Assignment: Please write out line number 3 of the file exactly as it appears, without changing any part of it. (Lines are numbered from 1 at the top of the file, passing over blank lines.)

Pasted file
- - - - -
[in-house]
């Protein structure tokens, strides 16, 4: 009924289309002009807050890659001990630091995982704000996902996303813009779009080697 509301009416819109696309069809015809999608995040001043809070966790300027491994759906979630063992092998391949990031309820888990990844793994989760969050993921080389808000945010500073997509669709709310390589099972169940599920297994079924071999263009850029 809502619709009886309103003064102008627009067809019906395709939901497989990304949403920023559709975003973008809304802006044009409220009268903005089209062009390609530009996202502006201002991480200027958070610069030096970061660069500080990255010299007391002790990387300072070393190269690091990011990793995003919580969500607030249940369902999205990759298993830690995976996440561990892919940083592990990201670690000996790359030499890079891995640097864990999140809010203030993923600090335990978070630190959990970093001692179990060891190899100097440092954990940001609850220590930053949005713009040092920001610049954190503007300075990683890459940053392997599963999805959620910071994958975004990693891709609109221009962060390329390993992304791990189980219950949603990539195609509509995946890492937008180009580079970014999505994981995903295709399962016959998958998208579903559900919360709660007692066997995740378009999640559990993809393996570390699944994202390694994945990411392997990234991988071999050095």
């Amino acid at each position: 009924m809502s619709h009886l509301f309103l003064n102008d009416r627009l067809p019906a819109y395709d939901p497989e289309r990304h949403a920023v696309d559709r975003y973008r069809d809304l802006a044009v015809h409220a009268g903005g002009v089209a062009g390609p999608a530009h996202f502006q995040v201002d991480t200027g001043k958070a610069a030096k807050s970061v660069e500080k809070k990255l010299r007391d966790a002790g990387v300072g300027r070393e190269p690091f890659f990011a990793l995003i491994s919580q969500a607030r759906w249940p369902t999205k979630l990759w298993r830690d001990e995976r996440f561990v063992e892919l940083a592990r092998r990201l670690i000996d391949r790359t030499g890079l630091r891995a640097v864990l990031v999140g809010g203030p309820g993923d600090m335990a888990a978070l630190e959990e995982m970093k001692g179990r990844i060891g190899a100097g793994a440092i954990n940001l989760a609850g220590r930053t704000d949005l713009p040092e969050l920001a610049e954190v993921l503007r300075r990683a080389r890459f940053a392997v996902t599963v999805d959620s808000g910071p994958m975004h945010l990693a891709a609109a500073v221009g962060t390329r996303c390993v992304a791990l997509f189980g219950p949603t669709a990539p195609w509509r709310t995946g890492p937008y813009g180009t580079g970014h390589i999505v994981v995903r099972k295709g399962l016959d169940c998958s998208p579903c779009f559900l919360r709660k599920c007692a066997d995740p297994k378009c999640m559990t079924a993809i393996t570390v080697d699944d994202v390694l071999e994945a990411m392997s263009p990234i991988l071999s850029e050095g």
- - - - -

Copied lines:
């Amino acid at each position: 009924m809502s619709h009886l509301f309103l003064n102008d009416r627009l067809p019906a819109y395709d939901p497989e289309r990304h949403a920023v696309d559709r975003y973008r069809d809304l802006a044009v015809h409220a009268g903005g002009v089209a062009g390609p999608a530009h996202f502006q995040v201002d991480t200027g001043k958070a610069a030096k807050s970061v660069e500080k809070k990255l010299r007391d966790a002790g990387v300072g300027r070393e190269p690091f890659f990011a990793l995003i491994s919580q969500a607030r759906w249940p369902t999205k979630l990759w298993r830690d001990e995976r996440f561990v063992e892919l940083a592990r092998r990201l670690i000996d391949r790359t030499g890079l630091r891995a640097v864990l990031v999140g809010g203030p309820g993923d600090m335990a888990a978070l630190e959990e995982m970093k001692g179990r990844i060891g190899a100097g793994a440092i954990n940001l989760a609850g220590r930053t704000d949005l713009p040092e969050l920001a610049e954190v993921l503007r300075r990683a080389r890459f940053a392997v996902t599963v999805d959620s808000g910071p994958m975004h945010l990693a891709a609109a500073v221009g962060t390329r996303c390993v992304a791990l997509f189980g219950p949603t669709a990539p195609w509509r709310t995946g890492p937008y813009g180009t580079g970014h390589i999505v994981v995903r099972k295709g399962l016959d169940c998958s998208p579903c779009f559900l919360r709660k599920c007692a066997d995740p297994k378009c999640m559990t079924a993809i393996t570390v080697d699944d994202v390694l071999e994945a990411m392997s263009p990234i991988l071999s850029e050095g």